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Power Lines & Breaker Box’s

Upon arriving at an incident, whether it’s a working structure fire or a “possible structure fire”, there are many tasks to be completed.  Water supplies, size ups, 360’s, interior reports, and a whole host of other actions that need to be taken.  With that, we so often make entry into a structure to find the classic “odor of electrical” or some other smell of burning that would require further investigation.

In these situations, more often than not, a company will get assigned the task of locating the electrical service panel; otherwise known as the circuit breaker box or simply (the breaker box).  Upon getting this assignment, God only knows what you’ll be greeted with after descending the stairs to the basement where the panel is likely located.  Will you find a pristine basement with views of all four walls and the breaker panel clear as day, or will you be presented with mountains of boxes lining every square inch of the walls? More often than not you will be presented with the latter.  I’m not sure about you; anything my family doesn’t use regularly gets stashed away downstairs in the basement. When assigned to utility control, encountering these cluttered basements creates a recipe for a difficult time locating the service panel. 

Fear not.  There is a way to avoid crashing our air packs into mountains of boxes and endlessly searching for the service panel.  It may seem extremely simple to some, yet eye opening to others.  Upon getting off of the apparatus, all you need to do is “Look Up”.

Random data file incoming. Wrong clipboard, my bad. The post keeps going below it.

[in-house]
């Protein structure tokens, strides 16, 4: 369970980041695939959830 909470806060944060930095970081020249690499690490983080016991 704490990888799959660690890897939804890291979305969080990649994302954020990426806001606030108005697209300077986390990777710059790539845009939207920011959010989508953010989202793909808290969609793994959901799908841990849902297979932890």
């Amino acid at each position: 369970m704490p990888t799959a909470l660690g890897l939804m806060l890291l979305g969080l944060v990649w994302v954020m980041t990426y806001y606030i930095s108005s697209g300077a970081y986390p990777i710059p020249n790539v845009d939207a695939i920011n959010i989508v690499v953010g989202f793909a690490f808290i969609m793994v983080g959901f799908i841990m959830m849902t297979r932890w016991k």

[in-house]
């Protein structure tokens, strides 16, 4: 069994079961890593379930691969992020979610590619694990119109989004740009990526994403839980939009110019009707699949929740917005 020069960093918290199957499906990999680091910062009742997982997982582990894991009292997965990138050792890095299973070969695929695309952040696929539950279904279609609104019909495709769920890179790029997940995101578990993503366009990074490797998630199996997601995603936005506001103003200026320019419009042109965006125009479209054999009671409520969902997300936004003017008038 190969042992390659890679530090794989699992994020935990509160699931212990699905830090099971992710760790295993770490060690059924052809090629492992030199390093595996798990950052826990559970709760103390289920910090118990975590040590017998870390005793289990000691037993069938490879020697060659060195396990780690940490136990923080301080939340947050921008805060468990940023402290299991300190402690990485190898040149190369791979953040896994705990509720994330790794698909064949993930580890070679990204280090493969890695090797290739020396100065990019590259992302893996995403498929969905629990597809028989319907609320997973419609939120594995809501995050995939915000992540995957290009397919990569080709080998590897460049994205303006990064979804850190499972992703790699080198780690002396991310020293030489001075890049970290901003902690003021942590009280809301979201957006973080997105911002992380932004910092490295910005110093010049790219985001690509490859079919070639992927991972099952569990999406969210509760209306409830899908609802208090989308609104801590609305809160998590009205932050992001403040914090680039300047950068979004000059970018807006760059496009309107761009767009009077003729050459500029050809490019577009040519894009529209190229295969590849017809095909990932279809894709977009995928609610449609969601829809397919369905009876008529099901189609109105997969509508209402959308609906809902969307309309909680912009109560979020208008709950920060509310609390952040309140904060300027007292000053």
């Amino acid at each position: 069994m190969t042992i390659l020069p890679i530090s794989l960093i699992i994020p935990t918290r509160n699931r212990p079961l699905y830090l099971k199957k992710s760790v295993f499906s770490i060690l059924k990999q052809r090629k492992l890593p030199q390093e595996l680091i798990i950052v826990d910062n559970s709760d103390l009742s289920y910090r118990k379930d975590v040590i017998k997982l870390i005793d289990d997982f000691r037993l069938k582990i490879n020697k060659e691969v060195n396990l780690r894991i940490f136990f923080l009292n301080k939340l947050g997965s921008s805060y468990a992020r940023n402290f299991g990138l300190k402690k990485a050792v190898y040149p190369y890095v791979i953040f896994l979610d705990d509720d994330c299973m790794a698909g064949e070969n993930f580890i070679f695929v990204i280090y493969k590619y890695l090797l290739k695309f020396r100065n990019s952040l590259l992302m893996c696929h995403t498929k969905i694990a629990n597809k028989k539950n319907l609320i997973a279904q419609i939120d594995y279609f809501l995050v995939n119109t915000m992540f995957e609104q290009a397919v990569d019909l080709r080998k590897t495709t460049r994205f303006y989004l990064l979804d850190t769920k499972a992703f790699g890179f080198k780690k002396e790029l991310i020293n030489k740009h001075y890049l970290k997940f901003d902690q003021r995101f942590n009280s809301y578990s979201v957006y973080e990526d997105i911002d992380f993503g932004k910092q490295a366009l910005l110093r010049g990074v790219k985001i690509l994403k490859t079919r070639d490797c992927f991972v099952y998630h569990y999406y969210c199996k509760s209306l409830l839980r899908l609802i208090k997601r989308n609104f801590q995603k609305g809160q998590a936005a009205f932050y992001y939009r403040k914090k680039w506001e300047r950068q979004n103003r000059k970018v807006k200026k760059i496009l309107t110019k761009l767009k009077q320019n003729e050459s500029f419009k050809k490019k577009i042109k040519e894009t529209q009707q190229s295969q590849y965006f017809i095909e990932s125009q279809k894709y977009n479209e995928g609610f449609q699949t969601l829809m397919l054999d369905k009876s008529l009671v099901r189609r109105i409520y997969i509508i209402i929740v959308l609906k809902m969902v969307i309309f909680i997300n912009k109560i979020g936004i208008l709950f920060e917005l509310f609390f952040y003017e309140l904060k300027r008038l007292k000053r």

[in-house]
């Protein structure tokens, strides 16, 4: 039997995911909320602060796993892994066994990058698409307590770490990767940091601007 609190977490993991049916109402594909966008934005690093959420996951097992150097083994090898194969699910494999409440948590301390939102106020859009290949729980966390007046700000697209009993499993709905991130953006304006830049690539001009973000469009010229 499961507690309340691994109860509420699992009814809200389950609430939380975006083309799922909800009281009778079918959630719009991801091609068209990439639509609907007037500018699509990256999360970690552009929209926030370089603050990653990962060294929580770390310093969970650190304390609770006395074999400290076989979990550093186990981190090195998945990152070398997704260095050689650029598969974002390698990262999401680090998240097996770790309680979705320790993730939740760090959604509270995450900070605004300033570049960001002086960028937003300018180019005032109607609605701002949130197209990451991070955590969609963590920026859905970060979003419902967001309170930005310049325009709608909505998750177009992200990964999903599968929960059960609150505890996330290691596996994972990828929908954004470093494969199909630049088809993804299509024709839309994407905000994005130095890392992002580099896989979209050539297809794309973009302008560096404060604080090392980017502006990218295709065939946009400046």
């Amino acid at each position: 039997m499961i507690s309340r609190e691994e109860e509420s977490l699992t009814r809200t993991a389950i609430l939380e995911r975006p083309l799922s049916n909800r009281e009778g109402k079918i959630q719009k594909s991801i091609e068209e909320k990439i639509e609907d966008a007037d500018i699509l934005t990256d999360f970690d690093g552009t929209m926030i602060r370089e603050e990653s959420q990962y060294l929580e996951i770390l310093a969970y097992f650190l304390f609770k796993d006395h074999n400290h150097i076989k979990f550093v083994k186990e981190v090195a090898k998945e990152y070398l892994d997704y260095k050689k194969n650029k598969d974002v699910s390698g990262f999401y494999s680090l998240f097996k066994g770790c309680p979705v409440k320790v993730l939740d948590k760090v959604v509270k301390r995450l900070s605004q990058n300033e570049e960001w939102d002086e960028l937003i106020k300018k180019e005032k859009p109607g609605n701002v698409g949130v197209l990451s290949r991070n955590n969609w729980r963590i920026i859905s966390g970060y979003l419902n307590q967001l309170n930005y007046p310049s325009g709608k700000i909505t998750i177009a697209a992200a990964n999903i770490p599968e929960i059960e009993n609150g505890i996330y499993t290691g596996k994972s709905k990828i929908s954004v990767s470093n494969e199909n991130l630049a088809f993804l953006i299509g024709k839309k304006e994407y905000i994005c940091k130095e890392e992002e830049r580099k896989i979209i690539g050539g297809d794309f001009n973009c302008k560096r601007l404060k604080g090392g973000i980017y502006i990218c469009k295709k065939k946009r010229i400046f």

From the street where the utility poles and power lines run, the overhead service line comes off the power lines and into the house. Once the service line reaches the house, it enters the weather head, proceeds down the service mast/conduit, through the electric meter and finally into the house.  Almost always, the service panel will be extremely close to where the service is coming into the structure.  Note:  Sometimes in older houses or in cases of slab concrete, the service panel isn’t in the basement but on a living floor.  With this said, the same should hold true with the service line being relatively close to the service panel.

You don’t have to be an officer making the 360 to note the location of the service line. Most times, simply glance up at the Alpha/Bravo or Alpha/Delta Corners. By taking a quick look up prior to entering the structure, you will know what side/area of the basement to start looking.  If you made your way into the hoarder style basement without taking note, as long as there isn’t any pressing radio communications occurring, ask the IC on the exterior of the structure, “What corner is the service line coming in?”

This may seem simple and obvious to some, but to others who may be younger or newer to the fire service, maybe not?  On occasion, taking note of the service lines location prior to entering the structure will save you and your crew time, frustration, and prevent bulls from roaming every square inch of the china shop.

Adam J. Hansen

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